COLUMBIA — Women are responding to the new recommendations on mammograms with worry and confusion.
"Just this morning, I had several women in their 40s call and cancel their mammograms," he said. "They asked, 'Why should I take this unnecessary test?'"
Matt Splett, a spokesman for MU Health Care, said the cancer center hasn't taken an official stance on the new recommendations.
The U.S. Preventive Service Task Force has changed its recommendations for breast cancer screening. The task force now says that women should begin regular mammograms at age 50 — instead of 40 —and that they should get them every two years, instead of annually. The guidelines also recommend that women stop performing self-examinations.
Dale said he's unhappy with the recommendations. He said the benefits of mammography outweigh the potential risks. He cited a steady decline in the death rate of breast cancer, attributing it to early detection, in part because of mammograms.
"I've never once had a patient diagnosed with cancer leave saying, 'Wow, I wish I hadn't had that mammogram because it hurt,'" he said. "They always leave saying, 'My life might have just been saved.'"
The new guidelines are meant to lower the potential harm associated with mammograms and do not apply to women who have a high-risk of breast cancer. These harms include false positives, unnecessary biopsies and increased stress about cancer.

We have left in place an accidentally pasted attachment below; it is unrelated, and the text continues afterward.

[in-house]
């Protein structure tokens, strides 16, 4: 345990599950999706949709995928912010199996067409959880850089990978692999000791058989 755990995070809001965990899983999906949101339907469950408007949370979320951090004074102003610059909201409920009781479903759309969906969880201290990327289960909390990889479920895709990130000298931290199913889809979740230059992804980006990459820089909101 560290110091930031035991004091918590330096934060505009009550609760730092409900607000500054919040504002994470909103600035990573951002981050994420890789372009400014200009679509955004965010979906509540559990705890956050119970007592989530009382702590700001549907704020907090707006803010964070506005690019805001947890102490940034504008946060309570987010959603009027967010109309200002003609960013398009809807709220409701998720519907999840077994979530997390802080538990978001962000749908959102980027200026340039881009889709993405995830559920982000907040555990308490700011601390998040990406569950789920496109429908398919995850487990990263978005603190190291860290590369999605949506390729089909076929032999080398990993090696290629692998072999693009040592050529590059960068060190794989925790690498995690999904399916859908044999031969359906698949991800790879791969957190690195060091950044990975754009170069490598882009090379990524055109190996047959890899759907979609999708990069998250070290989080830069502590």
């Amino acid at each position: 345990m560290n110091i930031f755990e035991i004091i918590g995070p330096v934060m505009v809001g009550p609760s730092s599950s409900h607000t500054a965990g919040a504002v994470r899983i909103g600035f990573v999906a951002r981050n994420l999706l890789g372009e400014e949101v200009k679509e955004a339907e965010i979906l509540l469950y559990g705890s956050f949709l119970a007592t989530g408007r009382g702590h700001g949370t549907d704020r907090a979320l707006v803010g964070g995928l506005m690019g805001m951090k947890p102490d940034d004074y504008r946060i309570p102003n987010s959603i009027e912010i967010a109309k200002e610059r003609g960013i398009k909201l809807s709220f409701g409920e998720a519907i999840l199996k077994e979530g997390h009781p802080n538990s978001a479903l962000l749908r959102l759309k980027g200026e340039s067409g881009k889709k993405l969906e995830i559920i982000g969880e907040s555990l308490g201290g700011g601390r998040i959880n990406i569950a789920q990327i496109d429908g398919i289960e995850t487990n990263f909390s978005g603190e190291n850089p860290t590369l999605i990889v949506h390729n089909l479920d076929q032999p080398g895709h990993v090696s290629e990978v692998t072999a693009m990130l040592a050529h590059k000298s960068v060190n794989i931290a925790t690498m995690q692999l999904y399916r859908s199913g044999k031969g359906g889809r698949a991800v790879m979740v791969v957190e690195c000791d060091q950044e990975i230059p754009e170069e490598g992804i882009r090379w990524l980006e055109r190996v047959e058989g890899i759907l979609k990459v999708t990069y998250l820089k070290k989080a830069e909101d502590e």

"It's important to understand that we are not recommending that women don't get mammograms," said David Grossman, a member of the task force and a professor of health services at the University of Washington. "We think it should be a woman's choice."
Grossman stressed that the task force recommends that when women reach their 40s, they talk to their doctor about family health history, other risk factors and their general fears and anxiety about cancer before deciding to undergo a mammogram.
"Mammograms make great sense to women in their 60s," he said. "But the risk of breast cancer is much higher for someone in her 60s."
It's unclear what percentage of breast cancer cases are diagnosed in women under the age of 40. Overall, the risk is low and increases with age.
For women in their 40s, there is a small net benefit, Grossman said, but it's small because there are substantial harms.
"I think it's a travesty," said Michael Richards, a radiologist at University Hospital. "I think it's an attempt to take women in their 40s and throw them under the bus."
Doctors are still learning about breast cancer, he continued. But what they do know is that women in their 30s and 40s tend to present with more aggressive forms of cancer than women in their 60s or 70s. So if the cancer isn't caught early, the survival rate is very low.
Richards said he had not received any calls from female patients about the new guidelines, nor had he heard about appointments being canceled.